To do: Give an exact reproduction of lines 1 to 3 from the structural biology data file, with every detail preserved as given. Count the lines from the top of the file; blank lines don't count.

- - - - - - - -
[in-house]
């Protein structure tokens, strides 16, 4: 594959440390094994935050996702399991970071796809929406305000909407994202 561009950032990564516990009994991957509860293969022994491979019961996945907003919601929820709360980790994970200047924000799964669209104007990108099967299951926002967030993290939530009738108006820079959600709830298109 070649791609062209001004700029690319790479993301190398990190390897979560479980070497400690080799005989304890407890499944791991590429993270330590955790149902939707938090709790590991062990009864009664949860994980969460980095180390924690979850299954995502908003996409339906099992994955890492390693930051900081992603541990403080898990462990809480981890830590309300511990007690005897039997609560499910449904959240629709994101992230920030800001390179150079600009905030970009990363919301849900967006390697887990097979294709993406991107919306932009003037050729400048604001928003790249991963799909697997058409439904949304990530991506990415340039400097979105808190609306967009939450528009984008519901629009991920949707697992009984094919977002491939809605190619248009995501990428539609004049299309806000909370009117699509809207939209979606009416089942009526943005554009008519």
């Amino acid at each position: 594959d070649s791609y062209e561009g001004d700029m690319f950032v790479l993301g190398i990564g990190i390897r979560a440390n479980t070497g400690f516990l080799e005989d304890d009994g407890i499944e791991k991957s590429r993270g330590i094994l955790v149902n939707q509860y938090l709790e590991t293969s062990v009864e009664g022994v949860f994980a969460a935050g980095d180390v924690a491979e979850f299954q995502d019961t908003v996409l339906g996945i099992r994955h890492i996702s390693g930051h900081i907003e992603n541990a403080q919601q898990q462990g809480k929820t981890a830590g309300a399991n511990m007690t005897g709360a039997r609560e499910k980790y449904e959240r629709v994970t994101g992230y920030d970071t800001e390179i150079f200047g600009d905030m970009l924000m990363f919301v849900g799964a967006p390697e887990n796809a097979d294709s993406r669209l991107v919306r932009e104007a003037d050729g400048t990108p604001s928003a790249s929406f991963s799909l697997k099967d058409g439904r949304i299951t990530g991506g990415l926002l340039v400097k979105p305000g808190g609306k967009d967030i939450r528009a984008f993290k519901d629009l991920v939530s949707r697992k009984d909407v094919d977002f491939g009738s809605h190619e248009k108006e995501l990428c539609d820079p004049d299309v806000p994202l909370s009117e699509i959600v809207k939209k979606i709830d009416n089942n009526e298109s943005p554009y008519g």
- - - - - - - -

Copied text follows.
[in-house]
């Protein structure tokens, strides 16, 4: 594959440390094994935050996702399991970071796809929406305000909407994202 561009950032990564516990009994991957509860293969022994491979019961996945907003919601929820709360980790994970200047924000799964669209104007990108099967299951926002967030993290939530009738108006820079959600709830298109 070649791609062209001004700029690319790479993301190398990190390897979560479980070497400690080799005989304890407890499944791991590429993270330590955790149902939707938090709790590991062990009864009664949860994980969460980095180390924690979850299954995502908003996409339906099992994955890492390693930051900081992603541990403080898990462990809480981890830590309300511990007690005897039997609560499910449904959240629709994101992230920030800001390179150079600009905030970009990363919301849900967006390697887990097979294709993406991107919306932009003037050729400048604001928003790249991963799909697997058409439904949304990530991506990415340039400097979105808190609306967009939450528009984008519901629009991920949707697992009984094919977002491939809605190619248009995501990428539609004049299309806000909370009117699509809207939209979606009416089942009526943005554009008519």
């Amino acid at each position: 594959d070649s791609y062209e561009g001004d700029m690319f950032v790479l993301g190398i990564g990190i390897r979560a440390n479980t070497g400690f516990l080799e005989d304890d009994g407890i499944e791991k991957s590429r993270g330590i094994l955790v149902n939707q509860y938090l709790e590991t293969s062990v009864e009664g022994v949860f994980a969460a935050g980095d180390v924690a491979e979850f299954q995502d019961t908003v996409l339906g996945i099992r994955h890492i996702s390693g930051h900081i907003e992603n541990a403080q919601q898990q462990g809480k929820t981890a830590g309300a399991n511990m007690t005897g709360a039997r609560e499910k980790y449904e959240r629709v994970t994101g992230y920030d970071t800001e390179i150079f200047g600009d905030m970009l924000m990363f919301v849900g799964a967006p390697e887990n796809a097979d294709s993406r669209l991107v919306r932009e104007a003037d050729g400048t990108p604001s928003a790249s929406f991963s799909l697997k099967d058409g439904r949304i299951t990530g991506g990415l926002l340039v400097k979105p305000g808190g609306k967009d967030i939450r528009a984008f993290k519901d629009l991920v939530s949707r697992k009984d909407v094919d977002f491939g009738s809605h190619e248009k108006e995501l990428c539609d820079p004049d299309v806000p994202l909370s009117e699509i959600v809207k939209k979606i709830d009416n089942n009526e298109s943005p554009y008519g």